Hesiod adds to Zeus' relations and children Hebe, Hēphaistos, and Eileithyia by Hera, and Limos by Eris. Through Themis, he grants paternity to Zeus for the Horai and Moirae. Through Metis--a new lover in the list, but listed as His first wife--Athena is born. Hesiod also adds Eurynome to Zeus' list of lovers, and adds three children: the Kharites. Another four newcommers are Elektra and her son Dardanos, Aegina and her son Aikos, Io and her son Epaphus, and Kallisto and her son Arcas.

Another new affair of Zeus is recorded by Hesiod as Thyia, daughter of Deukalion, with whom Zeus has two strong sons: Makedon and Magnes. Pandora II, grandchild of Pandora is also given as a lover of Zeus. The child that resulted from that union is Graecus. Hesiod also adds Calyce and Cassiopea to the list. With Calyce, Zeus had Aethlius, and with Cassiopea, Atymnius. From Hesiod also come Alcmene and her son Hēraklēs, and Europa, with whom he had three children: Rhadamanthys, Sarpedon and Minos.

Aeschylus offers a retelling of some of the affairs (most notably Maia, Europa and Io) but does not add new affairs or children to the list. Pindar does. He adds a new affair with Aegina, which results in the birth of Damocrateia and Aiakos, and through Protogenia, he adds Opus to the list of Zeus' children. Of note in Pindar's writing is that he gives parentage to Zeus of the Horai, but not the Moirae, and of Kastor, but not Polideukes.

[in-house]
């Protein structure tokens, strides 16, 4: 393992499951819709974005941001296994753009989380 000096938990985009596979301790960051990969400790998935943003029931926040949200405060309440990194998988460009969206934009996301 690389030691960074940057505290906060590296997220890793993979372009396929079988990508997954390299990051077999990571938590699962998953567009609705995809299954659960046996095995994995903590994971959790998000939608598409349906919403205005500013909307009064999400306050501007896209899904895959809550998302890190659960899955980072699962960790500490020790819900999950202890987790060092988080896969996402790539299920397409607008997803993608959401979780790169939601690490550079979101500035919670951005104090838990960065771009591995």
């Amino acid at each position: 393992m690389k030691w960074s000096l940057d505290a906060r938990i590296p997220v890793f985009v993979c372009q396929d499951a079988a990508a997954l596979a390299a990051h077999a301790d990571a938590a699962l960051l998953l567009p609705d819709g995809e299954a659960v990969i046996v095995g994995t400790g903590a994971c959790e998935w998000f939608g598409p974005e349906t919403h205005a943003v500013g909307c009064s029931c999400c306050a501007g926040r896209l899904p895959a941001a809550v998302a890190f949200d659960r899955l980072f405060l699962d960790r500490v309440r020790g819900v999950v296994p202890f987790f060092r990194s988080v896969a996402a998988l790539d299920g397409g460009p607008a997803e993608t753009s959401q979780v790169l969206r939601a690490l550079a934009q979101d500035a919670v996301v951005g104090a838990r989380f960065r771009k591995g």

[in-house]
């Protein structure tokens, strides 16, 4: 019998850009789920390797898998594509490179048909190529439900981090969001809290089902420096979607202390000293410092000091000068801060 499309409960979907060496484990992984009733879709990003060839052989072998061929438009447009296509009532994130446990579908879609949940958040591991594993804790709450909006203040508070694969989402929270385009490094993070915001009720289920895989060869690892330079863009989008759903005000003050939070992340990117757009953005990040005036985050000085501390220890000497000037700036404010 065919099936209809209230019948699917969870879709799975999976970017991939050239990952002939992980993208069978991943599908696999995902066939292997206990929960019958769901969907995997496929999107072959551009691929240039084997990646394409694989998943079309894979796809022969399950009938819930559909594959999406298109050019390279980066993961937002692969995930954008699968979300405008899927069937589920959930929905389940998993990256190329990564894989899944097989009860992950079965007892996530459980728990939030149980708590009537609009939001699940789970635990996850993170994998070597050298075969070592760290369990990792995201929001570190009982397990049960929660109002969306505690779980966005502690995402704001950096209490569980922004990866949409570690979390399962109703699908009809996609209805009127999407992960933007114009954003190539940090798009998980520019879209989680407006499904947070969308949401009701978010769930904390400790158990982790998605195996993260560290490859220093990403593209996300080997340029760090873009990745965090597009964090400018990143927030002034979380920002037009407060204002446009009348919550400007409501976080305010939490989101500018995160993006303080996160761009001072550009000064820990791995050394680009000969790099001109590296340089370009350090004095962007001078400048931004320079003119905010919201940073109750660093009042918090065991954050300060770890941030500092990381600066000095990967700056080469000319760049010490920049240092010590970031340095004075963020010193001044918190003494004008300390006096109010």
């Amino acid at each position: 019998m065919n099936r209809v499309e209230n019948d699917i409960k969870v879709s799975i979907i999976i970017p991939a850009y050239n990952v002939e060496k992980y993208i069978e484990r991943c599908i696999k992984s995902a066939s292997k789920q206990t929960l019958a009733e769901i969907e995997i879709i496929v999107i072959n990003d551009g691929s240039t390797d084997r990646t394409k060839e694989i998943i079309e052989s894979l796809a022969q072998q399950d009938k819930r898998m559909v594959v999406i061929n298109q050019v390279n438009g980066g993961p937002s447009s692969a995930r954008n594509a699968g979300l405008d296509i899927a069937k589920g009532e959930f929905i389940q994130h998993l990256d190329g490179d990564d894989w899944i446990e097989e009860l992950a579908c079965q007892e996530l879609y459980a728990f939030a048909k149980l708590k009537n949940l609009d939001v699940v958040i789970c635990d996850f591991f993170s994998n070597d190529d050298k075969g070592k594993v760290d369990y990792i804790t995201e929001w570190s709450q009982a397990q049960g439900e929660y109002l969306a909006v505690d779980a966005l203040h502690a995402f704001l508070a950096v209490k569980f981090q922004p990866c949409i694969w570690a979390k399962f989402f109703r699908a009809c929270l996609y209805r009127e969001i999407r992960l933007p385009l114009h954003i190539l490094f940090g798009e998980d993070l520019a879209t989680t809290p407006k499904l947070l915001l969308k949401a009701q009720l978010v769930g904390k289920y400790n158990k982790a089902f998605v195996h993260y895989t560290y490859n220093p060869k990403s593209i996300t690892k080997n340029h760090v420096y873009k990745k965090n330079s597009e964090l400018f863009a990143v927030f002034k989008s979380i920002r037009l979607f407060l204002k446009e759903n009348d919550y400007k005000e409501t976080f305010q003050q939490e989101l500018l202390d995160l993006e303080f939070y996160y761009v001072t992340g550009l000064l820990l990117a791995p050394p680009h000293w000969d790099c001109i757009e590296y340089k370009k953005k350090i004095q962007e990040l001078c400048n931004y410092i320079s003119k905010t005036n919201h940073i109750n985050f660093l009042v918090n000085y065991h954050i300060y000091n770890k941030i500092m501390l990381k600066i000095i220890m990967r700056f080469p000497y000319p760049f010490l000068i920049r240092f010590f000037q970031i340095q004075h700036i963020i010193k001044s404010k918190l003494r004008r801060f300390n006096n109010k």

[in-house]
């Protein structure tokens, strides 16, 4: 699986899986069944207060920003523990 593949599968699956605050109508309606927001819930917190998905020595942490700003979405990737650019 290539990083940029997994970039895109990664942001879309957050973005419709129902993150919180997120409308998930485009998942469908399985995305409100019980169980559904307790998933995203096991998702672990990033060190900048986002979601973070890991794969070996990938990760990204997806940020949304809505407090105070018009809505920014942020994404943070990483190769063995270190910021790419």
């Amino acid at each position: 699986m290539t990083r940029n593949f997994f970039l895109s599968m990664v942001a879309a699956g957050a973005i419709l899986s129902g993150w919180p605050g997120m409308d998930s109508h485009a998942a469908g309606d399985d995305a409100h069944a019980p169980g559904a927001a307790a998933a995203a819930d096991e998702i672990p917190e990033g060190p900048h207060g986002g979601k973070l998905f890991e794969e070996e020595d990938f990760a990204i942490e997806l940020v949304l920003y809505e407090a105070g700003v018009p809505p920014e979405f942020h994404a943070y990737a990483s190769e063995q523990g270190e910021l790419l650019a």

The Orphic Hymns add a new lover and two children to the list: his daughter Persephone, who grants him two children: Zagreus, the 'first-born' Dionysos and Melinoe, frightful Underworld Goddess who presides over the propitiations offered to the spirits. Apollonius Rhodius adds two new affairs and an equal amount of children to the list: Orchomenos through Isomoe, and Myrmidon through Eurymedousa. Apollonius also grants paternity of both Dioscuri to Zeus.